Clinicopathologic study of 53 metaplastic breast carcinomas: their elements and prognostic implications

Rin Yamaguchi, Rie Horii, Ichiro Maeda, Sachie Suga, Masujiro Makita, Takuji Iwase, Masahiko Oguchi, Yoshinori Ito, Futoshi Akiyama
Human Pathology 2010, 41 (5): 679-85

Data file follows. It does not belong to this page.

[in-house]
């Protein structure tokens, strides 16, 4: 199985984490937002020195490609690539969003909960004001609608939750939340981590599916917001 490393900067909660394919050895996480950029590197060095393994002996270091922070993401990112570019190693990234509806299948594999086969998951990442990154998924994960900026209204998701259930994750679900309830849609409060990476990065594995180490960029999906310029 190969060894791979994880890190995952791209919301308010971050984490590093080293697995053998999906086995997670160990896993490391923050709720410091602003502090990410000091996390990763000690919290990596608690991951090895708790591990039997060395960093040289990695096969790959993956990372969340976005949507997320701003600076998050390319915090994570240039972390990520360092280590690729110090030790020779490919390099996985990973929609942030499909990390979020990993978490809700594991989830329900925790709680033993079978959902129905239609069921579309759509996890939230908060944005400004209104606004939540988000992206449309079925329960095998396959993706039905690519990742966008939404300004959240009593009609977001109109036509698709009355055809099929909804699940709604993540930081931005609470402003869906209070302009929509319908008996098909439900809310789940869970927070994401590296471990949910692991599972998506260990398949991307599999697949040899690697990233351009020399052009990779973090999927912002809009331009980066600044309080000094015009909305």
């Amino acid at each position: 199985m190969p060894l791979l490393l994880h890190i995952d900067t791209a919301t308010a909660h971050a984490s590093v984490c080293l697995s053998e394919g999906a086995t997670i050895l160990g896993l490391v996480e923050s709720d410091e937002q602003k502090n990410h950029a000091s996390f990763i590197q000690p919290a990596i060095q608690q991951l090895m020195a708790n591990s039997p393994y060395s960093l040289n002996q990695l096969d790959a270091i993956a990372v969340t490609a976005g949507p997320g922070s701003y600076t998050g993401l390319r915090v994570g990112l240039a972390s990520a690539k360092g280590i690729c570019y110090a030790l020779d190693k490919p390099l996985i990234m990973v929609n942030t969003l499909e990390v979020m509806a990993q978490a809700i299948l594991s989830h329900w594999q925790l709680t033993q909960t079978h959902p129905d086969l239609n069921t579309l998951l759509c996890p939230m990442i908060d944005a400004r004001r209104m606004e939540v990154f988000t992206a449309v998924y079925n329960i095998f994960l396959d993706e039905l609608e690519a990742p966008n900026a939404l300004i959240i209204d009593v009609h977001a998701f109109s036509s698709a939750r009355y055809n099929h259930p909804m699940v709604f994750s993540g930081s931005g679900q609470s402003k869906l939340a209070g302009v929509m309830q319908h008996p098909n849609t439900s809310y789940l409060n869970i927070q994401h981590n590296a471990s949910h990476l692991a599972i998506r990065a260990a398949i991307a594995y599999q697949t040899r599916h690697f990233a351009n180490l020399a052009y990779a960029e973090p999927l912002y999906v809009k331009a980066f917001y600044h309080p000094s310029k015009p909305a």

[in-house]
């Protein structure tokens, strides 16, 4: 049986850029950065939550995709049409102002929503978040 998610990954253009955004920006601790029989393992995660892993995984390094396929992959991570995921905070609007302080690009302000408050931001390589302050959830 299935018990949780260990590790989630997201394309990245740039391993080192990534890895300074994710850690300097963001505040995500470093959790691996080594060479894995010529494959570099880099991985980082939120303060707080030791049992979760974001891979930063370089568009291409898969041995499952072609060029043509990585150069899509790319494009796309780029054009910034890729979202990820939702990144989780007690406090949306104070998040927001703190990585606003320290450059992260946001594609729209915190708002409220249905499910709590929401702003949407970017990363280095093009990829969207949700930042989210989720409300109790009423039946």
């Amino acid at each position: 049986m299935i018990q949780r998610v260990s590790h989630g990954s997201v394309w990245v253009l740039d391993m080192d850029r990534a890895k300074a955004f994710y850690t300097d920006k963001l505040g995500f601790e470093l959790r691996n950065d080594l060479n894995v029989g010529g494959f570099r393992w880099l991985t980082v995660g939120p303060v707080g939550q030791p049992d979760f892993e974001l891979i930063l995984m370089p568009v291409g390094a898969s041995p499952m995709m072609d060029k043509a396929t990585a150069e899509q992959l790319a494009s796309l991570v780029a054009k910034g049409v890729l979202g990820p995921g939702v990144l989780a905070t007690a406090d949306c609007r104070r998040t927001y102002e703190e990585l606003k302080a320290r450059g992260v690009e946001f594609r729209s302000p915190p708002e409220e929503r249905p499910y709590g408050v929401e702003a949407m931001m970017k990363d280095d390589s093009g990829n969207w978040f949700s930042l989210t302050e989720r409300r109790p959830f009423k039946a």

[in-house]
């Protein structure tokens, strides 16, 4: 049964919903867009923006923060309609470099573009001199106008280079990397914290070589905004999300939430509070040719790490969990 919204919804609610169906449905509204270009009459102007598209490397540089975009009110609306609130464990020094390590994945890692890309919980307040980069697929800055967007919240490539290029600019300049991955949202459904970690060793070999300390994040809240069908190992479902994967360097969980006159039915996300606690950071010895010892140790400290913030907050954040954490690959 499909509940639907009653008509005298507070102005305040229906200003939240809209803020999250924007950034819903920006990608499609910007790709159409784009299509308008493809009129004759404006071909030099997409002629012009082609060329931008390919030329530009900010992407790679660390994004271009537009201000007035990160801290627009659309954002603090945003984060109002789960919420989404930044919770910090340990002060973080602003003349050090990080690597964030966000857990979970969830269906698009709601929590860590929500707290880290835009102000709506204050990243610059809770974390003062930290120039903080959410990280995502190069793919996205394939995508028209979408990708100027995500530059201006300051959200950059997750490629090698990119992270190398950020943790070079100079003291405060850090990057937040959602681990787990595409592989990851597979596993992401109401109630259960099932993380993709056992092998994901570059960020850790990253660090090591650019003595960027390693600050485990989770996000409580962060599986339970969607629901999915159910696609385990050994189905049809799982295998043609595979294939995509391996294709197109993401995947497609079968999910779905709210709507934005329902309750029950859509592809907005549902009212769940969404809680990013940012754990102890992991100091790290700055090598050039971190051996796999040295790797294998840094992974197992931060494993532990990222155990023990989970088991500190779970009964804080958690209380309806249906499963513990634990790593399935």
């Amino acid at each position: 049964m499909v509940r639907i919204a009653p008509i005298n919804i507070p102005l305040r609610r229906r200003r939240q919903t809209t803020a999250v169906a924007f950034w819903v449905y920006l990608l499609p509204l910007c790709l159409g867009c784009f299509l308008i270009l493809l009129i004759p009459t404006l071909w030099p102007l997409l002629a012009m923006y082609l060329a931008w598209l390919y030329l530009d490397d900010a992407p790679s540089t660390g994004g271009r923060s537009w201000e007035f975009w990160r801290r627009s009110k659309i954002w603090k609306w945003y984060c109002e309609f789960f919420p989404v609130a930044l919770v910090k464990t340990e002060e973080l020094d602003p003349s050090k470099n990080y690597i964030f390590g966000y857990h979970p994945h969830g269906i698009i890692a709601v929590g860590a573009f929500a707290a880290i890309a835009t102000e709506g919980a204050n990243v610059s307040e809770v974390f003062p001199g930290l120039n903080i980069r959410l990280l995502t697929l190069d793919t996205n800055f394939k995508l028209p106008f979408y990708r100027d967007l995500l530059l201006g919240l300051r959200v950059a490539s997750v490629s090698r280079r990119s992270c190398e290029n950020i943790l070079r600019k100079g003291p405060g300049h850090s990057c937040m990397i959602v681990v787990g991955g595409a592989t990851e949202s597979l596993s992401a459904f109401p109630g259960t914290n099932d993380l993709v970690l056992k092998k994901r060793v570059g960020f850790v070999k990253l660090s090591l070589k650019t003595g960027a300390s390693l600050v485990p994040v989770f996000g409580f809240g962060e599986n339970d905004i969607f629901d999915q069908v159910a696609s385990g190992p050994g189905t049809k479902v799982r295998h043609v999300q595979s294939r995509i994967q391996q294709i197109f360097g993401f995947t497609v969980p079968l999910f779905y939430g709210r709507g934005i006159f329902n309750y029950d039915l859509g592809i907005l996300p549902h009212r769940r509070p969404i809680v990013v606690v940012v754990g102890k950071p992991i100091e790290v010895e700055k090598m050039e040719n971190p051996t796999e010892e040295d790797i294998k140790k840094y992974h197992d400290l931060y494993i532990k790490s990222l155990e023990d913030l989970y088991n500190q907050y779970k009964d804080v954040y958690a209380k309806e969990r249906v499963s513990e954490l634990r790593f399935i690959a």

Metaplastic carcinoma of the breast is a relatively rare cancer and includes various histologic types. In this cancer, metaplastic elements are heterogeneous and sometimes mixed. We investigated, by histopathologic means, these elements and clinical implications that could indicate the clinical course (including the prognosis). Fifty-three metaplastic breast carcinoma cases and their prognoses were investigated by initially examining the presence or absence of spindle-cell elements, and then the presence or absence of other elements. Spindle cells were classified as high or low grade. The number of spindle-cell-positive cases was 24 (45%) of 53. The 24 spindle-cell (+) cases were subdivided into 12 high-grade (HGsp) (distant metastatic rate per 100 person-years, 13.27) and 12 low-grade (LGsp) (0.00) patients. Spindle-cell (-) cases were subdivided into 22 pure squamous cell carcinomas (5.93) and 7 matrix-producing carcinomas (0.00). There were significant differences among the 4 groups with regard to the disease-free period (P = .0081, log-rank test). The distant metastatic risks in the HGsp and pure squamous cell carcinomas groups were significantly higher than that in the matrix-producing carcinoma + LGsp group (nonmetastatic groups) after controlling for the effects of tumor size and lymph node metastasis (P = .019 and P = .016, respectively, Poisson regression model). The presence of high-grade spindle cells was related to the prognosis, and some histologic subtypes may be important with respect to the prognosis. The presence of high-grade spindle cells in metaplastic breast carcinoma may indicate aggressive behavior.

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